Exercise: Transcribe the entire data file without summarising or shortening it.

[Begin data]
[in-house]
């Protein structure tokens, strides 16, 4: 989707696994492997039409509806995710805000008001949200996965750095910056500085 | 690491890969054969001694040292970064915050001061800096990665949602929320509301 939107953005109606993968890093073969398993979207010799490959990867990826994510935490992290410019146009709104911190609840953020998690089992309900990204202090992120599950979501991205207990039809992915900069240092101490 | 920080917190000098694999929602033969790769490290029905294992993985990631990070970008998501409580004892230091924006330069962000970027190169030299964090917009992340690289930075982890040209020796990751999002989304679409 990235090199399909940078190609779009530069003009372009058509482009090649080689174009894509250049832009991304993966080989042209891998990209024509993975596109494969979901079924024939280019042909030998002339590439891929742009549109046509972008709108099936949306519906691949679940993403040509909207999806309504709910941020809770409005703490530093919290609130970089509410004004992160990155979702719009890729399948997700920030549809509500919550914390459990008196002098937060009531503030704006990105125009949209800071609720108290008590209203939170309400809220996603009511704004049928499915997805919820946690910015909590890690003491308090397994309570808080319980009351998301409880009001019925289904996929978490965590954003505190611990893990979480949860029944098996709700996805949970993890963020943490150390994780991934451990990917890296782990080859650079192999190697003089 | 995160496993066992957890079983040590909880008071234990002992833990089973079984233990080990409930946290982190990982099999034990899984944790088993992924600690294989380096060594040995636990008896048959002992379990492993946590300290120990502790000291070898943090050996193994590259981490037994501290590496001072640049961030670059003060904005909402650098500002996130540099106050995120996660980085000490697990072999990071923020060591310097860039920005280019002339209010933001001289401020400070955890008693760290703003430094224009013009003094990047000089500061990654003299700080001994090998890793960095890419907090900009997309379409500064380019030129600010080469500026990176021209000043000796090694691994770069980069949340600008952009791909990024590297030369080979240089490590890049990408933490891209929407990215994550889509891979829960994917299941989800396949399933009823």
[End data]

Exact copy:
[in-house]
């Protein structure tokens, strides 16, 4: 989707696994492997039409509806995710805000008001949200996965750095910056500085 | 690491890969054969001694040292970064915050001061800096990665949602929320509301 939107953005109606993968890093073969398993979207010799490959990867990826994510935490992290410019146009709104911190609840953020998690089992309900990204202090992120599950979501991205207990039809992915900069240092101490 | 920080917190000098694999929602033969790769490290029905294992993985990631990070970008998501409580004892230091924006330069962000970027190169030299964090917009992340690289930075982890040209020796990751999002989304679409 990235090199399909940078190609779009530069003009372009058509482009090649080689174009894509250049832009991304993966080989042209891998990209024509993975596109494969979901079924024939280019042909030998002339590439891929742009549109046509972008709108099936949306519906691949679940993403040509909207999806309504709910941020809770409005703490530093919290609130970089509410004004992160990155979702719009890729399948997700920030549809509500919550914390459990008196002098937060009531503030704006990105125009949209800071609720108290008590209203939170309400809220996603009511704004049928499915997805919820946690910015909590890690003491308090397994309570808080319980009351998301409880009001019925289904996929978490965590954003505190611990893990979480949860029944098996709700996805949970993890963020943490150390994780991934451990990917890296782990080859650079192999190697003089 | 995160496993066992957890079983040590909880008071234990002992833990089973079984233990080990409930946290982190990982099999034990899984944790088993992924600690294989380096060594040995636990008896048959002992379990492993946590300290120990502790000291070898943090050996193994590259981490037994501290590496001072640049961030670059003060904005909402650098500002996130540099106050995120996660980085000490697990072999990071923020060591310097860039920005280019002339209010933001001289401020400070955890008693760290703003430094224009013009003094990047000089500061990654003299700080001994090998890793960095890419907090900009997309379409500064380019030129600010080469500026990176021209000043000796090694691994770069980069949340600008952009791909990024590297030369080979240089490590890049990408933490891209929407990215994550889509891979829960994917299941989800396949399933009823």